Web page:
Judicial registration material has been prioritized as it is in high demand.
The judicial registration material consists of mortgage records and mortgage registers, and although required by mainly real estate agents and lawyers, it is also required by private individuals. This is why the digitalization of the material was given highest priority after the church books had been fully digitalized in 2007.
The State Archives originally owned mortgage records and registers up until 1935, and, for some public offices, for a longer period. The material had been microfilmed almost in its entirety and could be scanned directly from the film. The most significant exceptions are mortgage records and registers of some public offices belonging to the State Archives in Trondheim and a few large format mortgage registers belonging to the State Archives in Oslo.
The scanning of the microfilms was completed in 2008, and the indexation was completed by the State Archives. A temporary solution was made for viewing and navigating the scanned material, which was launched during the spring of 2008. The material that had not been microfilmed has since been book and bunk scanned. As the indexation process is so time-consuming, the material is yet to be published.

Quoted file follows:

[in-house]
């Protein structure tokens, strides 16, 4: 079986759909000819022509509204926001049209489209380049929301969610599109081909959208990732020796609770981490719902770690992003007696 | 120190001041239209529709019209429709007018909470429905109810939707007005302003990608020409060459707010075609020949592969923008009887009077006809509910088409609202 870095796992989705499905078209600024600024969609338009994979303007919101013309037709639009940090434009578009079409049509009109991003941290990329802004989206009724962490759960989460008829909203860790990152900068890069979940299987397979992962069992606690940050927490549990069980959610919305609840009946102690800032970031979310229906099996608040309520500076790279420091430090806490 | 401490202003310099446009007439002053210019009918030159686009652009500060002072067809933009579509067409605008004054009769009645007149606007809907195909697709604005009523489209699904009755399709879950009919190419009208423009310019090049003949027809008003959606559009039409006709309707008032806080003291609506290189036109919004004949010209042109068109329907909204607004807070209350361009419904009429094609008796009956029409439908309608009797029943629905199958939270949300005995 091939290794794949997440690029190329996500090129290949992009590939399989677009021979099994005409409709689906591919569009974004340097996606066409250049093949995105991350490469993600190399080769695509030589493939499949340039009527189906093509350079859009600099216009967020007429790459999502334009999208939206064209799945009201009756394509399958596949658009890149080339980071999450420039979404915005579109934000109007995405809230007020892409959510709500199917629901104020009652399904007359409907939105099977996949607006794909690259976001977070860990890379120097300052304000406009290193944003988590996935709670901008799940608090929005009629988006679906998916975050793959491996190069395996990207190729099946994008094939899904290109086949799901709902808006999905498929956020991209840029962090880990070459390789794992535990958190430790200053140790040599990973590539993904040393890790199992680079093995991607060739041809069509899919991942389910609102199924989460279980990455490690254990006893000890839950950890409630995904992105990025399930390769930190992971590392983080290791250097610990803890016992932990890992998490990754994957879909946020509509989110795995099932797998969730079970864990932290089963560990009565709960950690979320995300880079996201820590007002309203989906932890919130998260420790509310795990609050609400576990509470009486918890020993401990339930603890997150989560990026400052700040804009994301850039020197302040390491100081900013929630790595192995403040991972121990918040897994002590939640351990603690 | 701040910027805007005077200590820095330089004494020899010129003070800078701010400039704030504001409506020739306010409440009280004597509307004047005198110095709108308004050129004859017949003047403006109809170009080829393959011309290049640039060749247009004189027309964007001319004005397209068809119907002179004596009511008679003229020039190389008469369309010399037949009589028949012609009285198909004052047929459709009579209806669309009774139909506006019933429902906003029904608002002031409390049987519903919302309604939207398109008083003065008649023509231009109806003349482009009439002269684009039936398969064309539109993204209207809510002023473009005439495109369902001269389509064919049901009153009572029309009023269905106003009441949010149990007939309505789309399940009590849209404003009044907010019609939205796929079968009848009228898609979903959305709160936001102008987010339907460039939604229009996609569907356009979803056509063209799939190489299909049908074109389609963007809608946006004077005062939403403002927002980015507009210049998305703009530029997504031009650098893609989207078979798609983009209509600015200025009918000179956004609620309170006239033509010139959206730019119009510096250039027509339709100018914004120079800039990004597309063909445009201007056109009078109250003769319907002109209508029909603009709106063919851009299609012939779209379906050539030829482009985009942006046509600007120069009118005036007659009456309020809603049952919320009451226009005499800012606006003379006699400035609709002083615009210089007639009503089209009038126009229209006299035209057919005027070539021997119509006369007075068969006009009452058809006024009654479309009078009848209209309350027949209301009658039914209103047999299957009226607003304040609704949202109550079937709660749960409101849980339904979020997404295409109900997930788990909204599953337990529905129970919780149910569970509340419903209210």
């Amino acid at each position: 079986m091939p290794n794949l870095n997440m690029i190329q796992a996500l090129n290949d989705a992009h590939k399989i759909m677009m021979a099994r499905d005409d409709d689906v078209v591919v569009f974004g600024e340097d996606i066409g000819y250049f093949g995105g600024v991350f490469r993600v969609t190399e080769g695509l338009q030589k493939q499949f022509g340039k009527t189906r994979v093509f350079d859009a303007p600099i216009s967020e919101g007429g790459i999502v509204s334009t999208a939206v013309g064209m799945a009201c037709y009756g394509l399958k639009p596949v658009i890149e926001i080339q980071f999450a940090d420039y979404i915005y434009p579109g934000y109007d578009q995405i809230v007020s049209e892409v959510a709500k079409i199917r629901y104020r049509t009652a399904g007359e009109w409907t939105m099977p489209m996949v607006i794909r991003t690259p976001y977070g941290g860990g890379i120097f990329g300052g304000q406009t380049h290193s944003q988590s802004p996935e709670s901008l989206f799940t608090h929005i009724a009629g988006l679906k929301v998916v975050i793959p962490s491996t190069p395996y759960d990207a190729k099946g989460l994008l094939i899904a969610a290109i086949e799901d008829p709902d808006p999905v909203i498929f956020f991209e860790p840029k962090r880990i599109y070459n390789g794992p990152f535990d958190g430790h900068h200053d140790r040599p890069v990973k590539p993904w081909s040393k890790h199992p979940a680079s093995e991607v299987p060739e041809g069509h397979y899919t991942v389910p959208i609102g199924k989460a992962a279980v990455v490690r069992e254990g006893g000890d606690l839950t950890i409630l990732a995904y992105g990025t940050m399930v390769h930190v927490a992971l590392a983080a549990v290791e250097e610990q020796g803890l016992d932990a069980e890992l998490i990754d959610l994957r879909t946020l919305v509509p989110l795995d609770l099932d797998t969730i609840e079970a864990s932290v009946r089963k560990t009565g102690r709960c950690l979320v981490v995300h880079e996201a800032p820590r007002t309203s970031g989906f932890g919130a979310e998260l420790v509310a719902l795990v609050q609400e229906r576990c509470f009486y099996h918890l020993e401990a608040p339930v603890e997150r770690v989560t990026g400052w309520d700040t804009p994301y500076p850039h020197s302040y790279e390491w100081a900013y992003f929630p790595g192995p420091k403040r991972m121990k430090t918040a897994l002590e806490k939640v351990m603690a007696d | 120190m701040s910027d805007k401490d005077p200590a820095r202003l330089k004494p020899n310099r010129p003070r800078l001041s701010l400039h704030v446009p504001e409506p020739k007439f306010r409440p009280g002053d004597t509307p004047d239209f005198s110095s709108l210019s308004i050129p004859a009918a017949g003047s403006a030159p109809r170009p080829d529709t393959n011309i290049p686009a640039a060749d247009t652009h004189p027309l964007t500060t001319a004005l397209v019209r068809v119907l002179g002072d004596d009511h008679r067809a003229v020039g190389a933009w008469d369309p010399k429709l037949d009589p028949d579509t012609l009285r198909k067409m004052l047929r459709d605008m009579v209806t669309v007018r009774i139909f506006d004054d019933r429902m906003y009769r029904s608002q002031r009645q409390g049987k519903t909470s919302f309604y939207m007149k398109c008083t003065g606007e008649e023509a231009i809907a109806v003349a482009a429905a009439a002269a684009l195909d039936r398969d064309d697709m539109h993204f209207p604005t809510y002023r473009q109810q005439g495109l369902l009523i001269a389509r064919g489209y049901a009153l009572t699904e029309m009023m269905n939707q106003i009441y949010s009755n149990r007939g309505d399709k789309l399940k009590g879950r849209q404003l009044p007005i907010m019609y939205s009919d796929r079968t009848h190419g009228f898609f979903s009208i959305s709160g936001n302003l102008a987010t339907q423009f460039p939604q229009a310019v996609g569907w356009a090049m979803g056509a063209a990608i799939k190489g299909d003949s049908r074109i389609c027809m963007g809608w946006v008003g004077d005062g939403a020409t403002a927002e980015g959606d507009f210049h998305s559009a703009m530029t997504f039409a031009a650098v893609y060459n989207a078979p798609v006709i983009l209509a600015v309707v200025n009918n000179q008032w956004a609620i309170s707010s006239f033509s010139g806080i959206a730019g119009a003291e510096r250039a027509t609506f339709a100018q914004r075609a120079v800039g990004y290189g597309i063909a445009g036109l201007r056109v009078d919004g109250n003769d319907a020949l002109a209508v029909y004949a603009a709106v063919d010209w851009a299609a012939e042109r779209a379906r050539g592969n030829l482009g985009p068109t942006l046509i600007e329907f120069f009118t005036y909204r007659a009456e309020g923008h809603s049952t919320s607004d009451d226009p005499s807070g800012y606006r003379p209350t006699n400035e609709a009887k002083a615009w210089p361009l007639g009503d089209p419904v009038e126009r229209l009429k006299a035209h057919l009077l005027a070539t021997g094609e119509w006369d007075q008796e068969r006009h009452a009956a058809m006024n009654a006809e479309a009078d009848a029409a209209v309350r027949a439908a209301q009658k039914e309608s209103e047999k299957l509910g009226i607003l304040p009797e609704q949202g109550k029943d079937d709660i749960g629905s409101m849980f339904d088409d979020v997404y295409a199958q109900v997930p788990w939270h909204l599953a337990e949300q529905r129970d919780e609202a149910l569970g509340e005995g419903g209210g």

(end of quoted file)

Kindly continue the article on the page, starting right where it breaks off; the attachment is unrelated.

A deal was made with the Norwegian Mapping Authority during the spring 2009 regarding mortgage records for the period 1936-1950. Around 3500 Mortgage Records were sent to the National Archives to be digitalized and published in the Digital Archives. The mortgage records were then transferred to the appropriate State Archives. At the same time The National Archives were given permission to take over “Gammel Grunnbok” from infoland.no. The microfilmed material was scanned in the State Archive during 2009-2010, and the scanned material will be registered and published during 2011.
These temporary services are to be developed further. When this work has been concluded all judicial registration material up until 1950 will be available online. This includes around 8 million pictures from the mortgage records and 5,5 millions pictures from “Gammel Grunnbok”.